Why do people get old differently

People's personality can change dramatically in old age

Sentences that are often said in families, usually with a rather resigned undertone, include these: People do not change, especially not in old age. Grandpa is like that, he's always been like that. It's mostly about personality, for example how open and compatible the grandfather is. Such sentences, says Jule Specht, have so far been in line with the state of research. “It has been seen that personality traits stabilize more and more over the course of a lifetime. At the age of 30 or 50 you usually stopped researching. "

Jule Specht is a psychologist at the Free University of Berlin and has now carried out further research. In doing so, she found out that people even change significantly again quite often - when they are around 70. Every fourth person at this age takes on completely different personality traits. From a purely statistical point of view, that would be one of four grandparents.

The "Big Five" among properties

Specht and her colleagues Maike Luhmann and Christian Geiser evaluated the data from two large population studies in Germany and Australia. The German data come from the Socio-Economic Panel (SOEP), a long-term study for which thousands of people have been interviewed every year since 1984. Because it is always the same people, the data is a treasure for psychologists who study résumés and patterns.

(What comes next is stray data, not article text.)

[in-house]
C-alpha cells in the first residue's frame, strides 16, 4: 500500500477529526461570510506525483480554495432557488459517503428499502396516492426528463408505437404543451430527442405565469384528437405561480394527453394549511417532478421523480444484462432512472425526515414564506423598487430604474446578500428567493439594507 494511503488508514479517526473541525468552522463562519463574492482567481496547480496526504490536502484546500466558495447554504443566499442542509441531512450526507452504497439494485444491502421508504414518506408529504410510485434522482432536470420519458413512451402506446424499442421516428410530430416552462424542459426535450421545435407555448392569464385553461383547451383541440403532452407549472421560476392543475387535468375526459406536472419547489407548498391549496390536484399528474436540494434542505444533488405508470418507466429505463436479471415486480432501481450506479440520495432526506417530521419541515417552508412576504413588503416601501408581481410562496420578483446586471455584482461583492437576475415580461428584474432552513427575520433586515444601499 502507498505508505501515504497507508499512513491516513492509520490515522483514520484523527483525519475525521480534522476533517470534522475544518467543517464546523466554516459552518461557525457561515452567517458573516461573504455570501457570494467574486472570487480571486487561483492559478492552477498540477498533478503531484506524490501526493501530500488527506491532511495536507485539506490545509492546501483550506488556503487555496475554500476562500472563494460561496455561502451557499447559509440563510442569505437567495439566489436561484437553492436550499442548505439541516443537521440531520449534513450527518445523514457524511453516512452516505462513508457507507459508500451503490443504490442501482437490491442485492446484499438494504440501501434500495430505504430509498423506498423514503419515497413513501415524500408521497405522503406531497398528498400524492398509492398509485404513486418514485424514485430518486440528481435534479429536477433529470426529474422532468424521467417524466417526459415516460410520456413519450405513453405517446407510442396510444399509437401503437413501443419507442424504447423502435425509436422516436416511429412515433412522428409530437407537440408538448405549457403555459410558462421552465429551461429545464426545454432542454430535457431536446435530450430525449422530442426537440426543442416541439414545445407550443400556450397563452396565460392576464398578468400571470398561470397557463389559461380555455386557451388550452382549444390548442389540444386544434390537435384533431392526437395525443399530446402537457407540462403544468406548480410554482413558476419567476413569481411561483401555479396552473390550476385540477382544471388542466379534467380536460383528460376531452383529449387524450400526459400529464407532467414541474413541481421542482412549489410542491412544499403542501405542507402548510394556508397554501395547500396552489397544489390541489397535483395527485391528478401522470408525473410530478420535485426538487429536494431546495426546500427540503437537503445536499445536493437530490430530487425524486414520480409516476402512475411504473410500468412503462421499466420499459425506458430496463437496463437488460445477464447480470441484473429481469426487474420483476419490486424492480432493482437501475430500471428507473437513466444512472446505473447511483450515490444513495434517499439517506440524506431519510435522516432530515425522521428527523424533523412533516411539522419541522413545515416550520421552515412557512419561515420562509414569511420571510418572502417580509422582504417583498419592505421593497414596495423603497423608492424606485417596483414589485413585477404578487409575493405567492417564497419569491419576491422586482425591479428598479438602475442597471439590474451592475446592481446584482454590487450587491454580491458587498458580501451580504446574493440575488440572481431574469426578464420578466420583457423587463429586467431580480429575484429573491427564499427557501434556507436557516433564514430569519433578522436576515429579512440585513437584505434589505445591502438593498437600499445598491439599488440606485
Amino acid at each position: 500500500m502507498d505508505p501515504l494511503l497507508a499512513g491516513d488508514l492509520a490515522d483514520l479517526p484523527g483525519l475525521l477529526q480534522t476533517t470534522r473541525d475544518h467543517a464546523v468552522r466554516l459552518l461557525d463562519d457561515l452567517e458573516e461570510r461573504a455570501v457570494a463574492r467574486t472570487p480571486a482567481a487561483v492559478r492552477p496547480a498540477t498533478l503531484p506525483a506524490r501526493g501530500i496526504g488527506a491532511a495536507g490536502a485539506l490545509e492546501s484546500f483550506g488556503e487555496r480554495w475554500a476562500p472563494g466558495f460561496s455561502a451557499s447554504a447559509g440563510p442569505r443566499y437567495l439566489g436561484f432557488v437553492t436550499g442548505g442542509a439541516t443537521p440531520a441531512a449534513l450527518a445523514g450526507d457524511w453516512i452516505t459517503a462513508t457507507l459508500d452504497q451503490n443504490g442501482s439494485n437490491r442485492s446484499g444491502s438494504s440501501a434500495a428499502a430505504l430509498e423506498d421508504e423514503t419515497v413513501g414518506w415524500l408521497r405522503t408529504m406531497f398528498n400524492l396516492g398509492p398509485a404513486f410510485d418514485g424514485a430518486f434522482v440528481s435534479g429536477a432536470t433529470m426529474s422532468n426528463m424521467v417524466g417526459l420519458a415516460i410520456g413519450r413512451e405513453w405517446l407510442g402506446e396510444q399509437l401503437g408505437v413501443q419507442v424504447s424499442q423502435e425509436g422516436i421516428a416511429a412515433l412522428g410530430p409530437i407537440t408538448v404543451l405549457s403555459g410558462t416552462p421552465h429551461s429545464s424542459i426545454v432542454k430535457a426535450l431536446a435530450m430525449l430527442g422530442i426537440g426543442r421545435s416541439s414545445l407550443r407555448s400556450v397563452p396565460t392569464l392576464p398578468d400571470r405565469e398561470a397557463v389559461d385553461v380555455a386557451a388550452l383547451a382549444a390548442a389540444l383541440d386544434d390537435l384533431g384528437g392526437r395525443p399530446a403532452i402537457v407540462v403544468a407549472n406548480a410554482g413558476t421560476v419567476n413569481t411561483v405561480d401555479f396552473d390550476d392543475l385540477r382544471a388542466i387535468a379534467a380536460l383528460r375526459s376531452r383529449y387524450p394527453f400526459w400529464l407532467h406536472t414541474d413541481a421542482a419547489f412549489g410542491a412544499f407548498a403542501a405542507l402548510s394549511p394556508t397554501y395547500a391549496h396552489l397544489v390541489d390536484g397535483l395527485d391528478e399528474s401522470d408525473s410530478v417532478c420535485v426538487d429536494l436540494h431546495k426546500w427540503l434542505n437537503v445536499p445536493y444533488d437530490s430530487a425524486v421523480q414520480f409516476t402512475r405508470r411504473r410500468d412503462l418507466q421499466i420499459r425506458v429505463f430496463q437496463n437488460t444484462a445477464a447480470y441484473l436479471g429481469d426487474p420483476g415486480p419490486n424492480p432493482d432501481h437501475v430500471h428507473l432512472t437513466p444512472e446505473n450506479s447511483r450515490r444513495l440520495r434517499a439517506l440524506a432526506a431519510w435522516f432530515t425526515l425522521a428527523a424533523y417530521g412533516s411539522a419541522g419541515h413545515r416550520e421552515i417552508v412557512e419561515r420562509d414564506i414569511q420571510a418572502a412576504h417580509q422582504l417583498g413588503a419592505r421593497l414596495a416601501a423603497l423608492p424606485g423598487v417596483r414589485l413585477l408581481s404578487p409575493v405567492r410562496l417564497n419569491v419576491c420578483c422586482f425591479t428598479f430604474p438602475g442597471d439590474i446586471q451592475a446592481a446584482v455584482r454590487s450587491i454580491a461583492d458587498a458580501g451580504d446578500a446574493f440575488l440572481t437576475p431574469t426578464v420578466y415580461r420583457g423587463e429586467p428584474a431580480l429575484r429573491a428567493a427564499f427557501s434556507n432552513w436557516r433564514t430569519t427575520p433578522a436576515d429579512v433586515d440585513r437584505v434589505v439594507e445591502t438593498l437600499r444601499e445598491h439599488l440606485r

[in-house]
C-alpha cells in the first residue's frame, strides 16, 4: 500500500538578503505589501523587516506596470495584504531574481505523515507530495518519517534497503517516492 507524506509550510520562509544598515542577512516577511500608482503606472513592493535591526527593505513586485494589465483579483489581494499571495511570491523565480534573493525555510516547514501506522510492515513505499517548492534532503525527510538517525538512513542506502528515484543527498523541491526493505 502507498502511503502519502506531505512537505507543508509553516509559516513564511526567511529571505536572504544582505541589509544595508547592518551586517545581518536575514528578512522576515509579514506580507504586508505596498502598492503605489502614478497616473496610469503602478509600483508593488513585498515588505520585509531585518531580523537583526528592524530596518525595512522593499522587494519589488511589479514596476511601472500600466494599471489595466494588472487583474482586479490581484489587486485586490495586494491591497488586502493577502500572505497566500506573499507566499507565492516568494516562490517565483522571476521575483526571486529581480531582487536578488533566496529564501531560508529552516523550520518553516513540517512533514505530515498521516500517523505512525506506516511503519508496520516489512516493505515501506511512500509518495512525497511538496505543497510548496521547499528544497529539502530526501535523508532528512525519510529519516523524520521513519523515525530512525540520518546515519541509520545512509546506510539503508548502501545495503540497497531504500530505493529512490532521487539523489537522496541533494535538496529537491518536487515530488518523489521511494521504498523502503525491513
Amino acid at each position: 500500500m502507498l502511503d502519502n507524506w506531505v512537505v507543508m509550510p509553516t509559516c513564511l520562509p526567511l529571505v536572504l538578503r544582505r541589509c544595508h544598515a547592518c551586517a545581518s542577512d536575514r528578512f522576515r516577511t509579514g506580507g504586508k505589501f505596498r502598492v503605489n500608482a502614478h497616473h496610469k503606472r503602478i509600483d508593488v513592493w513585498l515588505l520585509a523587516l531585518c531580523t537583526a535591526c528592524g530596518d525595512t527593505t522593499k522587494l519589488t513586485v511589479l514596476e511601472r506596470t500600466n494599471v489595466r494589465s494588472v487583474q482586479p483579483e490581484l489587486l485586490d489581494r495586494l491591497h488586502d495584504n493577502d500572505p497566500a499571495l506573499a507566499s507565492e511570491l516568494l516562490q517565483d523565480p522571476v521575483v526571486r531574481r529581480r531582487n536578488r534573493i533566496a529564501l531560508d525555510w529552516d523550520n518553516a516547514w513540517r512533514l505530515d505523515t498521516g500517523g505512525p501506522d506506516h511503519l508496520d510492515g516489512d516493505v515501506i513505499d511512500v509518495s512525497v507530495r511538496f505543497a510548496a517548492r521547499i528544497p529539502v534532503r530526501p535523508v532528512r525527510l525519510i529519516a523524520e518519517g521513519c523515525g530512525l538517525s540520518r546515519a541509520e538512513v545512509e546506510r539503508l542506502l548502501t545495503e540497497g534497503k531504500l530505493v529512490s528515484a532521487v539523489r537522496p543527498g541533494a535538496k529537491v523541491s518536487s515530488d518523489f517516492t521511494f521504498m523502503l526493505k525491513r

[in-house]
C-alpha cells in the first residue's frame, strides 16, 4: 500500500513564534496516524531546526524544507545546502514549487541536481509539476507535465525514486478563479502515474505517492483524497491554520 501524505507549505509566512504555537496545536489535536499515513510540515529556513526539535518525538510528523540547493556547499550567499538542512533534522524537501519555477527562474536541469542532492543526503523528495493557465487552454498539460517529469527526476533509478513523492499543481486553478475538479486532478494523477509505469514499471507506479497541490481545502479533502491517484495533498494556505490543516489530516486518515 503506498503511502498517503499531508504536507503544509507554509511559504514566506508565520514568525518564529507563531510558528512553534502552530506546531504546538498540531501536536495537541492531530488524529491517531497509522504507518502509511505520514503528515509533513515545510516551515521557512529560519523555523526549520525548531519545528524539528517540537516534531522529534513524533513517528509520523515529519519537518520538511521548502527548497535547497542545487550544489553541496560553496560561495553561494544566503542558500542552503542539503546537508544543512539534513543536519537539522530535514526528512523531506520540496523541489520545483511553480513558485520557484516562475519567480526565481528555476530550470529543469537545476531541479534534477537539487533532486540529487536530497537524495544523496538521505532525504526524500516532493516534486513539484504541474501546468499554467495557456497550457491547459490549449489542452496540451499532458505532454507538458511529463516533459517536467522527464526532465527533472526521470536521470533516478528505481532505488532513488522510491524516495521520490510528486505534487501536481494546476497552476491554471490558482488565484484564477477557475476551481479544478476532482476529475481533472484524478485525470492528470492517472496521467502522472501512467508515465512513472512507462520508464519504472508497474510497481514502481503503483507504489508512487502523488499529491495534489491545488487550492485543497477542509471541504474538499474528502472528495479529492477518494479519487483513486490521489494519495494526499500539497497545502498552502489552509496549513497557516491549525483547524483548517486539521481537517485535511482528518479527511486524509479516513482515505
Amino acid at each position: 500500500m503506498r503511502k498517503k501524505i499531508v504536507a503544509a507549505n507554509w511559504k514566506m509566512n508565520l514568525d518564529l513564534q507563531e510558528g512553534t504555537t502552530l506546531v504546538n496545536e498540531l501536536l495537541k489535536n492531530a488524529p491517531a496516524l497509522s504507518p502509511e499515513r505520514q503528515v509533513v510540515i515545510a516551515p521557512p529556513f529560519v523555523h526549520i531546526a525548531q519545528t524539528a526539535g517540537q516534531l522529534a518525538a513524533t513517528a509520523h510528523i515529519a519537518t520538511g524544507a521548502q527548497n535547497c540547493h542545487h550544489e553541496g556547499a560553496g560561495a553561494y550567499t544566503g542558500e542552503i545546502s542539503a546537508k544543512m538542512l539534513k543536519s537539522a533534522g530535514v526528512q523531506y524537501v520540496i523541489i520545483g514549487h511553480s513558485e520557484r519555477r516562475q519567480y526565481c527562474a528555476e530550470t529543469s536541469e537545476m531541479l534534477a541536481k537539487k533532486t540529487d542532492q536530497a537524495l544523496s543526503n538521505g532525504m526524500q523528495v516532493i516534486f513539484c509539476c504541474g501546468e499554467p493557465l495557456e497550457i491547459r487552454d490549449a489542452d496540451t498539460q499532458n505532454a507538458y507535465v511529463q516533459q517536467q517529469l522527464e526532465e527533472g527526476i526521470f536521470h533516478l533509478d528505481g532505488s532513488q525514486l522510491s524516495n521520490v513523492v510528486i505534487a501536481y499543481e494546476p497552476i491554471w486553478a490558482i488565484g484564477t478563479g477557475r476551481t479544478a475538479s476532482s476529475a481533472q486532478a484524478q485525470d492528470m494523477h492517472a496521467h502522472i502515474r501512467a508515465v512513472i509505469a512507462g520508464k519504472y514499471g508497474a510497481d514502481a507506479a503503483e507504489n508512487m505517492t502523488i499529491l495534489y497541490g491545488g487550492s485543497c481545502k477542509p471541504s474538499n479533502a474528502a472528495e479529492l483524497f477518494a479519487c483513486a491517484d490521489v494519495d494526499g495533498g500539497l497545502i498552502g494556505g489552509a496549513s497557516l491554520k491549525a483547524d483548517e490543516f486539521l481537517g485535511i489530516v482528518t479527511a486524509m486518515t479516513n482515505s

Specht and her colleagues have evaluated material from the years 2005 to 2009, more than 23,000 people regularly provided information in both countries over the course of these four years - including about their character traits. The participants were between 16 and 82 years old and were asked to assess themselves in the personality traits that psychologists call the "Big Five". The five characteristics that shape a person's character include their emotional stability, their openness to new experiences, their compatibility with others, their conscientiousness and the degree of introversion or extraversion, which describes whether a person is more inclined to do so to withdraw or to look outwards.

Young “under-controlled” men are often still maturing

Psychologists use these characteristics to determine personality type. Jule Specht and her colleagues found three types in particular among the people who had taken part in the surveys, and they had expected that too. Most people belong to either the "under-controlled", the "resilient" or the "over-controlled" personality type. Resilient people are the ones who usually work best in everyday life, the word means robust or resilient. These people rest in themselves, they are productive and rarely suffer from mental health problems. About half of the 30-year-olds in Germany, says Specht, are of this type.

Many of them, especially younger men, were “under-controlled” in their youth. These people tend to be impulsive and stubborn, they don't like to stick to rules and they don't do things so conscientiously. "The personality stabilizes around the 30th birthday," said Specht in the data. This maturation could be biologically conditioned, or it could be due to the socialization through the boring everyday life. Anyone who has to function in the job learns better to follow a few rules.

Only in old age do people suddenly change again

“Overcontrolled” people lose their characteristics less often as they grow up, they remain emotionally sensitive, react sensitively, they tend to be nervous and are particularly reliable in dealing with other people. Adult women and men belong in roughly equal proportions to the different personality types.

And when they are over 30, they usually stay that way for a while.